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EnglishEdit

 
Drawing a spline.
 
Wooden box with splines of dark wood visible at the corner joints. See the close-up of a spline.

EtymologyEdit

Mid-1700s East Anglian dialect. Origin uncertain but perhaps from Old Danish splind or North Frisian splinj.

PronunciationEdit

NounEdit

spline (plural splines)

  1. Long thin piece of metal or wood. [from the mid 18th c]
  2. A rectangular piece that fits grooves like key seats in a hub and a shaft, so that while the one may slide endwise on the other, both must revolve together.
  3. A flexible strip of metal or other material, that may be bent into a curve and used in a similar manner to a ruler to draw smooth curves between points.
  4. (mathematics, computing) Any of a number of smooth curves used to join points.
  5. (woodworking) A strip of wood or other material inserted into grooves in each of two pieces of wood to provide additional surface for gluing.
  6. (mechanics) Ridges or teeth on a drive shaft that mesh with grooves in a mating piece and transfer torque to it, maintaining the angular correspondence between them.

strip of wood or other material inserted into grooves in each of two pieces of wood to provide additional surface for gluing.

Coordinate termsEdit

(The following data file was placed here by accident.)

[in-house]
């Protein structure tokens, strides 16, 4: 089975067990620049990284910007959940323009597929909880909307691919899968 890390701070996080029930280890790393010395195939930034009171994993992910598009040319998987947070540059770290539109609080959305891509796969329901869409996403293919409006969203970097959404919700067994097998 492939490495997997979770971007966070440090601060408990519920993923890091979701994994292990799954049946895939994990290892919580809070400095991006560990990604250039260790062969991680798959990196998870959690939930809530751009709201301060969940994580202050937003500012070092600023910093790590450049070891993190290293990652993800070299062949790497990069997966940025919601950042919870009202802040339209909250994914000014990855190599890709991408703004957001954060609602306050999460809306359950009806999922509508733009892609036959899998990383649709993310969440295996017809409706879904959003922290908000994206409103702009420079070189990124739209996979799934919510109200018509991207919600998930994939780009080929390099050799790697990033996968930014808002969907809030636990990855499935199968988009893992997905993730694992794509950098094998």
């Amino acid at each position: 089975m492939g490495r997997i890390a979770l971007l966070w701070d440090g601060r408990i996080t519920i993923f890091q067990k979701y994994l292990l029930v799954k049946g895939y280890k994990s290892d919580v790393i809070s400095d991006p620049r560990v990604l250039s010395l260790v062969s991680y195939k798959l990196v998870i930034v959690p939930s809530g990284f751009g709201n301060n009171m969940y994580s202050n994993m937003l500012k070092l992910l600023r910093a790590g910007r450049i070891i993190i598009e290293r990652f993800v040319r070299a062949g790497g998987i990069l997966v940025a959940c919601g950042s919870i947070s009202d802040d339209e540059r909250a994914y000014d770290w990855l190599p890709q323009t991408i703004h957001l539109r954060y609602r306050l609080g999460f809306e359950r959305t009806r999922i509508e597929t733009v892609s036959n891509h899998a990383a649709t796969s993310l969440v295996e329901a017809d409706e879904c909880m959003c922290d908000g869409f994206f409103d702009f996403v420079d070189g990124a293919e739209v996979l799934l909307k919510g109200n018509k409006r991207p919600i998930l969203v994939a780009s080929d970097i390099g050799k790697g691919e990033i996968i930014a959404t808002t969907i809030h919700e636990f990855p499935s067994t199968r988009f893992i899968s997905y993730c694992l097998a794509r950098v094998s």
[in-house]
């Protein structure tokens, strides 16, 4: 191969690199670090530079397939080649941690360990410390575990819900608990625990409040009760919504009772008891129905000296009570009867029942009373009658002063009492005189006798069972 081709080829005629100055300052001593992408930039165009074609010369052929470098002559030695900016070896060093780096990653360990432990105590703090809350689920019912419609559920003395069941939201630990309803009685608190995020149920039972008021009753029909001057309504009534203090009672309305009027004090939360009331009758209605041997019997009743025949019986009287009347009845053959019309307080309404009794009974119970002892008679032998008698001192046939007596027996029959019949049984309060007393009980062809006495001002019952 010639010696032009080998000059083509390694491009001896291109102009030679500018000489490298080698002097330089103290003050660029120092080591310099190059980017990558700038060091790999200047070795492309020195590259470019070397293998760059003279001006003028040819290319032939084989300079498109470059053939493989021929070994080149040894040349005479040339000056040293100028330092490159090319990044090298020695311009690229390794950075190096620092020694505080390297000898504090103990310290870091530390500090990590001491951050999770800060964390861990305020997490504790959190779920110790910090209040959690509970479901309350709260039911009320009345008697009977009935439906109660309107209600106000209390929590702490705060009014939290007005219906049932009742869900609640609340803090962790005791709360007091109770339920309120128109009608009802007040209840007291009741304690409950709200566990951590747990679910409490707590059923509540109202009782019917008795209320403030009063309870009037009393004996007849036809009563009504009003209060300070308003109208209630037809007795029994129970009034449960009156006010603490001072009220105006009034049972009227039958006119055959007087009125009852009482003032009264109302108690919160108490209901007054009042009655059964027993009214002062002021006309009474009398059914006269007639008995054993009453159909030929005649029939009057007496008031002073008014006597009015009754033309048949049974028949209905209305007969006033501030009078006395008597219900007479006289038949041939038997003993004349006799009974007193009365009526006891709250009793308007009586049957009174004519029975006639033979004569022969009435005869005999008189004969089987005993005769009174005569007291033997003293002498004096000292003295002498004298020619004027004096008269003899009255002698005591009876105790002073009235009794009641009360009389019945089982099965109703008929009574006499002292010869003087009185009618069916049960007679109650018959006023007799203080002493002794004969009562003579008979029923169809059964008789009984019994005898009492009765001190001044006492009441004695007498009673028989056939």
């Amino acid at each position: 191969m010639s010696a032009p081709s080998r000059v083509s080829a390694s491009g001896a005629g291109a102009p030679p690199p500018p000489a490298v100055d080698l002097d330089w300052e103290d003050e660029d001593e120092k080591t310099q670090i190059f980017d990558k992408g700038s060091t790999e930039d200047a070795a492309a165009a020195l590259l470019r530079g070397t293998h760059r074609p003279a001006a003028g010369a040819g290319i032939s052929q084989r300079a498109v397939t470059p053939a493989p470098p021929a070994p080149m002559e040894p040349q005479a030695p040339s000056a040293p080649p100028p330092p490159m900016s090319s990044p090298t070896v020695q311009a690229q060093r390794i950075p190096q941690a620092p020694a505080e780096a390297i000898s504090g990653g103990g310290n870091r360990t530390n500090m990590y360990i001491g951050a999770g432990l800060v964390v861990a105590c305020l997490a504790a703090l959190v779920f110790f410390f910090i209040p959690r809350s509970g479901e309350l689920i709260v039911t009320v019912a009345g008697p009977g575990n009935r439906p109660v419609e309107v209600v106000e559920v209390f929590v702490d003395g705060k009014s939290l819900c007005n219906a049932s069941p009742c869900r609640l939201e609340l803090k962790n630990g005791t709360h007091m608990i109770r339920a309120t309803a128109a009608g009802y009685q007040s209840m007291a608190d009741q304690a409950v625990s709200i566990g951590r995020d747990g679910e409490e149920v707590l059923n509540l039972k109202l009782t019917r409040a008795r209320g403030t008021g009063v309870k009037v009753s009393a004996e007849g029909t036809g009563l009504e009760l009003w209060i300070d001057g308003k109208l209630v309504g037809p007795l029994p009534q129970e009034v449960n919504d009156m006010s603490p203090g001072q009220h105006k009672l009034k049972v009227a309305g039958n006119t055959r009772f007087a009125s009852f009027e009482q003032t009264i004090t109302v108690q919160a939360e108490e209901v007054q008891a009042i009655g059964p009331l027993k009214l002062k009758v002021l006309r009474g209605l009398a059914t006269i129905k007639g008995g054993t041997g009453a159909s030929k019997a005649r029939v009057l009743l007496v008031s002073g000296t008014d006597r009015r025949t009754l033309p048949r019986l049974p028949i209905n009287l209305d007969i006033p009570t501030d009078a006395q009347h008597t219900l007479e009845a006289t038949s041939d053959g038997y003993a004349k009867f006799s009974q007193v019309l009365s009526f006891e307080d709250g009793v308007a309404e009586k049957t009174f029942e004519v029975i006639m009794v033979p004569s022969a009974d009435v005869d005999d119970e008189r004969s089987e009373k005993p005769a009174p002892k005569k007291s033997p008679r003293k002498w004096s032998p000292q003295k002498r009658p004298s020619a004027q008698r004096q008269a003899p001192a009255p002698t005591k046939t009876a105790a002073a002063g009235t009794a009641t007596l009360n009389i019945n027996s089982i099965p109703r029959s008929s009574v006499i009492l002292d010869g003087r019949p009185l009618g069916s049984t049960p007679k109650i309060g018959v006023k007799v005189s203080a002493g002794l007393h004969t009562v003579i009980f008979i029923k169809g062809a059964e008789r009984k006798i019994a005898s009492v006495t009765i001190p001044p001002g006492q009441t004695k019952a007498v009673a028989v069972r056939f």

Derived termsEdit

TranslationsEdit

VerbEdit

spline (third-person singular simple present splines, present participle splining, simple past and past participle splined)

  1. (mathematics, computing) To smooth (a curve or surface) by means of a spline.
  2. (engineering) To fit with a spline.
    • 1965 August, Popular Science, volume 187, number 2, page 133:
      Machining a straight spline with a lathe. Sometimes the task of splining a shaft comes up during a repair. Instead of sending out the job, use this setup to mill the splines on a lathe.
  3. (engineering) To fasten to or together with a spline.
    • 1935 September, Popular Mechanics, volume 64, number 3, page 408:
      Engineers did not think two crankshafts could be synchronized. Wood, by splining the shafts in each gear box, proved it could be done.
    • 2004, Jack Erjavec, TechOne automatic transmissions, page 311:
      These packs can be holding or driving devices, depending on what they are splined to.
    • 2011, Mark Savitske, How to Make Your Muscle Car Handle, page 85:
      Splined bars are a big recent trend. Originally used in racing, the idea is to have a straight torsion bar with the ends splined like an axle and separate arms that fit on each end to mount the end links

See alsoEdit

AnagramsEdit